General Business

NJ Ranks as Best Place to Raise a Family

For the second year in a row, New Jersey ranks at the top of the list in MoneyRates’ “Best States to Raise a Family” study.

The study considers nine factors to determine the ranking of all 50 states. It breaks down every state by each category, some of which have taken on special significance due to the pandemic. The availability of daycare is even more important with in-person learning being curtailed in many areas. That also means broadband connectivity is essential to educate students remotely.

Top 5 States to Raise a Family Are:

  1. New Jersey – For the second consecutive year, the Garden State is first overall. It ranks in the top ten for six of nine categories: academic performance, access to youth checking accounts, safety from violent crime, availability of daycare, child health and access to broadband.
  2. (tie) Massachusetts – This state is first for academic performance and is in the top ten for access to broadband, availability of daycare, neighborhood amenities and access to youth checking accounts.
  3. (tie) Utah – Not only is Utah first in broadband access, it ranks in the top ten for academic performance, college affordability and neighborhood amenities.
  4. Connecticut – The Constitution State ranks in the top ten for academic performance, access to youth checking, safety from violent crime and availability of daycare.
  5. New Hampshire – This state is second-best in the nation for academic performance and safety from violent crime. It also made the top ten for availability of daycare and broadband connectivity. On the downside, it is the second-most expensive state for public college tuition.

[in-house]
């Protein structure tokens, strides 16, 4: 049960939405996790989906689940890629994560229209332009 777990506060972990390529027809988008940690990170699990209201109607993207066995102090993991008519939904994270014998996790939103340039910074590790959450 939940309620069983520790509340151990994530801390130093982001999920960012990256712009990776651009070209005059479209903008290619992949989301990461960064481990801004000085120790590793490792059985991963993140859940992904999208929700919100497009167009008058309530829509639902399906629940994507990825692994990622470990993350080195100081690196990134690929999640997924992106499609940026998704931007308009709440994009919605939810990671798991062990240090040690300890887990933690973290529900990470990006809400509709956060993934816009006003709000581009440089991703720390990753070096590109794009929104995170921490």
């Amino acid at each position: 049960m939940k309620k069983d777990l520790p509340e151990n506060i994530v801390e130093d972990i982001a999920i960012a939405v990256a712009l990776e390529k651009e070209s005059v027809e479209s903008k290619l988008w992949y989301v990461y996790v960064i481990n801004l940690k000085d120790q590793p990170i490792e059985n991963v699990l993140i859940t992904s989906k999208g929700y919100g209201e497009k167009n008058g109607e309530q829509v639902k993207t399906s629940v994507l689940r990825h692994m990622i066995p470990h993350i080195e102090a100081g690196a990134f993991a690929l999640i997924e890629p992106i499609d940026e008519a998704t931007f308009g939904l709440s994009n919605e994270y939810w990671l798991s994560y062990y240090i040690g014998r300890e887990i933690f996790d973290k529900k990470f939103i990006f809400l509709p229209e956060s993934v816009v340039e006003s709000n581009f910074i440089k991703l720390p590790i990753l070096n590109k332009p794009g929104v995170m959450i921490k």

Wyoming, Florida, Wisconsin, Ohio and New York round out the rest of the top ten in the list. While these states rank high in several categories, they do come with an expensive price tag for the cost of living.

“The pandemic has made Americans rethink how they raise their kids,” says Richard Barrington, Senior Financial Analyst for MoneyRates. “That may also lead them to reconsider how much help they get from their home state to raise their families. Many parents will likely pay more attention now to things like the quality of healthcare in the area and the accessibility of public parks.”

There are sharp contrasts between the best and worst states for individual conditions:

  • The cost of living in Hawaii is more than twice as high as in 20 other states
  • Households in Utah and Washington State are over 20% more likely to have broadband than those in Mississippi and five other states
  • The best state for college affordability is Wyoming, where the cost of college is a third as much as in Vermont, which has the most expensive average public college tuition
  • Relative to the number of children in the state under 10 years old, Delaware has more than four times as many daycare workers as Utah
  • Neighborhoods in Colorado are over three times more likely as those in Mississippi to have amenities such as parks, sidewalks, libraries and recreation centers
  • The violent crime rate in Maine is less than one-seventh that of Alaska and New Mexico

“We don’t create this list to tell people where to live,” says Barrington. “Rather, the idea is to make people aware of how their state may be making it easier or harder for them to raise a family.”


The data across all nine factors, listed below, are averaged with each being weighted equally.

  1. Cost of living
  2. Academic performance
  3. Youth banking options
  4. College affordability
  5. Safety from violent crime
  6. Availability of daycare
  7. Children’s health
  8. Neighborhood amenities
  9. Broadband connectivity

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